MEDICARE vs MEDICAID
Medicare and Medicaid are two separate, government-funded & operated health insurance programs with significant cost differences and covered services.
Medicare is a federal program consisting of four parts (Part A, Part B, Part C and Part D) that provides health coverage if you are 65 years of age or older or if you are under 65 with a qualifying disability. Medicare, simply put, is complex but understanding the different parts of Medicare and the services each part helps cover can help make navigating your senior healthcare options much easier:
- Part A provides inpatient/hospital coverage
- Part B provides outpatient/medical coverage
- Part C offers an alternate way to receive Medicare benefits privately through Medicare Advantage Plans which offer the same benefits as original Medicare but can do so with different rules, costs and coverage restrictions
- Part D provides prescription drug coverage
Medicare is NOT income-based but Medicaid is as Medicaid is a state and federal program that provides health coverage for low-income individuals. Here in Massachusetts, we have MassHealth as our state-funded Medicaid program that offers health-care benefits directly or by paying part or all of your health-insurance premiums. In order to apply for MassHealth benefits, a MassHealth application needs to be completed and an individual/individuals must be deemed eligible. Eligibility criteria for MassHealth/Medicaid is as follows:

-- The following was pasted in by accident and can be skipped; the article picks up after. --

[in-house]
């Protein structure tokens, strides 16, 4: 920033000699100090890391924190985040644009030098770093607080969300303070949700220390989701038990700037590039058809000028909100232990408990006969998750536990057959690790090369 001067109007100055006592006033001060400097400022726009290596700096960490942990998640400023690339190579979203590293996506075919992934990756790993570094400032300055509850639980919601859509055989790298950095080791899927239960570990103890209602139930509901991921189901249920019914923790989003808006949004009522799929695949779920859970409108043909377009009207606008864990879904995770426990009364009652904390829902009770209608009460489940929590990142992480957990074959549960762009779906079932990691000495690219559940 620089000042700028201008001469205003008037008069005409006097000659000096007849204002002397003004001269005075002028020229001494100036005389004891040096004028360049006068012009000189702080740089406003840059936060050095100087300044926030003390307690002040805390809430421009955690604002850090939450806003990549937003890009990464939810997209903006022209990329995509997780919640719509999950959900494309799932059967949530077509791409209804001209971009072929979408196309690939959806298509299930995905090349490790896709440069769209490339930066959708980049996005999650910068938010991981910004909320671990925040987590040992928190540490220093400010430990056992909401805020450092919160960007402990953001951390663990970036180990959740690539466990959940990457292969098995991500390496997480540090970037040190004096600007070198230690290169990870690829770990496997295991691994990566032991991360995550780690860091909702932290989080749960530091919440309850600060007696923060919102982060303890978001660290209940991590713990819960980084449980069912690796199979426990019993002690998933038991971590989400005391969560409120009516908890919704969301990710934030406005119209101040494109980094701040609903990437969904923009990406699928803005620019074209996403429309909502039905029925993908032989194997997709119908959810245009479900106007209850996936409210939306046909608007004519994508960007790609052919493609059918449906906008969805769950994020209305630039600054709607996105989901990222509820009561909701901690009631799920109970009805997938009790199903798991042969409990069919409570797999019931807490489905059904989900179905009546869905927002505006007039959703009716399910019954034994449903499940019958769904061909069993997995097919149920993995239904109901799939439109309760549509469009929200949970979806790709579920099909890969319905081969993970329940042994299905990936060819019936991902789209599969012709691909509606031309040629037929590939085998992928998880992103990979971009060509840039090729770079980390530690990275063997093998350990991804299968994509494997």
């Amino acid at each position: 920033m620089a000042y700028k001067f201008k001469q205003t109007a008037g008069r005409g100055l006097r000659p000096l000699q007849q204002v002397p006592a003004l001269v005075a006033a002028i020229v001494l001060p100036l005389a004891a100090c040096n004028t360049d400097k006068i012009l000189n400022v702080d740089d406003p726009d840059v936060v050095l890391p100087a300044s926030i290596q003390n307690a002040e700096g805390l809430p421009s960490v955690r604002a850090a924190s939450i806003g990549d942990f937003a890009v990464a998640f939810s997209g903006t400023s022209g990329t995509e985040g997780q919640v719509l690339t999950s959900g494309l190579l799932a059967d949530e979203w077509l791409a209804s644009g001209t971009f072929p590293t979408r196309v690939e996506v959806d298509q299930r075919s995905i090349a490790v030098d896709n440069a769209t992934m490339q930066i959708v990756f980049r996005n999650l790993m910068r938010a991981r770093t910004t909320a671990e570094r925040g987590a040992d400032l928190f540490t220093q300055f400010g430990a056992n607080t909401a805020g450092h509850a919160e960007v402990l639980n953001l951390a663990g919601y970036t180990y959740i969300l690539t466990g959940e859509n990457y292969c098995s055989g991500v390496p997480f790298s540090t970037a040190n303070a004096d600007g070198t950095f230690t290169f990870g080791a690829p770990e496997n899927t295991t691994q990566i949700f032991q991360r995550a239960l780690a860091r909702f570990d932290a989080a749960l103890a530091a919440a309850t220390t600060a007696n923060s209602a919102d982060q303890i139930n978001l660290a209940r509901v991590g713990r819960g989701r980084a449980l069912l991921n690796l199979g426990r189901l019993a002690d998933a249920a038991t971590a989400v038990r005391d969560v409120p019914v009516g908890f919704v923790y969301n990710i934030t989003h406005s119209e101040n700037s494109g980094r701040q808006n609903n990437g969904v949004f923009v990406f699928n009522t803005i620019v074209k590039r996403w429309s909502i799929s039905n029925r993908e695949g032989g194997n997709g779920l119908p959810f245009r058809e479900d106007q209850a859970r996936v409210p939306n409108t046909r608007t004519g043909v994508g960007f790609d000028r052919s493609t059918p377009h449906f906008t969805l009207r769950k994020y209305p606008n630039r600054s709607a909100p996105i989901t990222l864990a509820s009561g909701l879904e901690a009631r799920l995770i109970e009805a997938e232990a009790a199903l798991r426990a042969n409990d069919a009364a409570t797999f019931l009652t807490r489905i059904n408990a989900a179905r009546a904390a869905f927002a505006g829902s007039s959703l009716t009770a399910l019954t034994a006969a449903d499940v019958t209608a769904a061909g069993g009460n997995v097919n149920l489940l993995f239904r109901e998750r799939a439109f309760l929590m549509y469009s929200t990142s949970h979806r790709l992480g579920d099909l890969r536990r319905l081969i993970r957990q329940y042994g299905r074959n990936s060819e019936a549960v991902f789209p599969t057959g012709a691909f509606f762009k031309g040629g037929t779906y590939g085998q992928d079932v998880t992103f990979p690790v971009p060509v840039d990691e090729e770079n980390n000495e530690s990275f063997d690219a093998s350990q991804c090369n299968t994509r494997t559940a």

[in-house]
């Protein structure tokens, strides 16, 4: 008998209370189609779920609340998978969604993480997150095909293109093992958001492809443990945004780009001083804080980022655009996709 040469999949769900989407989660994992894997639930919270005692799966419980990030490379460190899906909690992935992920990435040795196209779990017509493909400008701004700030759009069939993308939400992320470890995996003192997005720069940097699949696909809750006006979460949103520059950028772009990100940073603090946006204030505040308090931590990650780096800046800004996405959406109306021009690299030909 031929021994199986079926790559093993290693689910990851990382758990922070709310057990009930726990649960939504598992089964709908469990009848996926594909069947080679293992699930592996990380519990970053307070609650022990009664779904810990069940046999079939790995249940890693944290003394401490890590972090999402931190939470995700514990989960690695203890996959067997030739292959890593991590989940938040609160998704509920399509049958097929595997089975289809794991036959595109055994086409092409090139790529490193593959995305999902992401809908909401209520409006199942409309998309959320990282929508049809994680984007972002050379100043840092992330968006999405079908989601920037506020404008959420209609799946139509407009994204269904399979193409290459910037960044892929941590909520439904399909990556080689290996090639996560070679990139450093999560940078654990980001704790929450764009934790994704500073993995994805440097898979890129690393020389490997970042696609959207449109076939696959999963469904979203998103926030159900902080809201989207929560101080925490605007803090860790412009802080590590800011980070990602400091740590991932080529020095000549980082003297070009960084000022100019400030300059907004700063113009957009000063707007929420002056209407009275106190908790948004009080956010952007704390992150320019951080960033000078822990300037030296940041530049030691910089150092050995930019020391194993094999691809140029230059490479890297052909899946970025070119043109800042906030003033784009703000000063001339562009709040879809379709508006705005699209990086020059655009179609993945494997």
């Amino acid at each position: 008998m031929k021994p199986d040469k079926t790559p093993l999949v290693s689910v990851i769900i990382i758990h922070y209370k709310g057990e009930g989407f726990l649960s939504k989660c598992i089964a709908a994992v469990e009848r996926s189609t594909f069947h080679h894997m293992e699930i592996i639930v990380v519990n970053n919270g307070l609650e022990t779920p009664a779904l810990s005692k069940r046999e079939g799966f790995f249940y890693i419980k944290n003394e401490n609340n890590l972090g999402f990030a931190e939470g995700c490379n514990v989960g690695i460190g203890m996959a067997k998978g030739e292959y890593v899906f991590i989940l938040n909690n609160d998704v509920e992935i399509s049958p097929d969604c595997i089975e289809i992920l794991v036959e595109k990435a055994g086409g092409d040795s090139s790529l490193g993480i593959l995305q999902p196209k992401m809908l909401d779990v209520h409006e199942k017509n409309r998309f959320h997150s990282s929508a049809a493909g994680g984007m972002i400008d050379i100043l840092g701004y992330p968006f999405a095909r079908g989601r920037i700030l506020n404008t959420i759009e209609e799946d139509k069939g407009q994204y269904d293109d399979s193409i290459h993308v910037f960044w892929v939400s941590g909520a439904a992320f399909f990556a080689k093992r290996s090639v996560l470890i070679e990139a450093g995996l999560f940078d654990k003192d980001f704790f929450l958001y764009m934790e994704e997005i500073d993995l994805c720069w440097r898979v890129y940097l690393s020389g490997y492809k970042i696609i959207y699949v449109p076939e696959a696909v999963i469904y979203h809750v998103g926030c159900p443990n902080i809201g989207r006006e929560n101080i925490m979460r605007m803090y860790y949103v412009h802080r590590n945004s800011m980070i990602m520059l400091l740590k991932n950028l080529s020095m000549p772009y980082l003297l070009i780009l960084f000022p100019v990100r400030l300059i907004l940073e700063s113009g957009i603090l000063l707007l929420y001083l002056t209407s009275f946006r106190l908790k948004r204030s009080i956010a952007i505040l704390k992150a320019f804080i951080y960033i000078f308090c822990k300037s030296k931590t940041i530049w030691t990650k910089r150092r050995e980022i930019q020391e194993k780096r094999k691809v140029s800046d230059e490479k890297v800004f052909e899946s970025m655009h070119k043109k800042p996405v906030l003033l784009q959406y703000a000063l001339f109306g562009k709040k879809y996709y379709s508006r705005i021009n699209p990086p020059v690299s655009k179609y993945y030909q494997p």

- Must be a MA resident whose financial situation is characterized as low income or very low income. Per the gov website, income eligibility for MassHealth benefits is as follows:
- A US national, citizen, permanent resident or legal alien in need of healthcare assistance
In addition, MassHealth offers different types of coverage based on whether you are:
- 65+ and need personal care services in order to live at home
- 65+ and disabled and are either working 40 or more hours a month or are currently working and have worked at least 240 hours in the 6 months immediately before the month of the application
- Not working or unable to work
- Living at home and you do not need long-term care
- Living at home and you need long-term services and supports under a Home- and Community-Based Services Waiver
- In or waiting to be admitted to a long-term care facility
More information on MassHealth can be found on the mass.gov website.
Applying for MassHealth? Ask an Expert
As you can imagine, the MassHealth application process can be quite grueling and time consuming and qualifying for such state-funded benefits is not easy. This is precisely why it is recommended that you seek the guidance of an elder law attorney or MassHealth application specialist to assist you with this process. The good news is that there are plenty of incredibly knowledgeable professionals who can assist you and/or your loved ones and help you navigate the confusing and unchartered waters of the MassHealth process. For recommendations on an expert in your area, contact us and we will be happy to provide you with a tried-and-true referral- FREE OF CHARGE AND NO OBLIGATION!
For further information on Medicare and Medicaid, refer to this helpful pamphlet to help remind you of the basics of the two programs and each program’s covered services.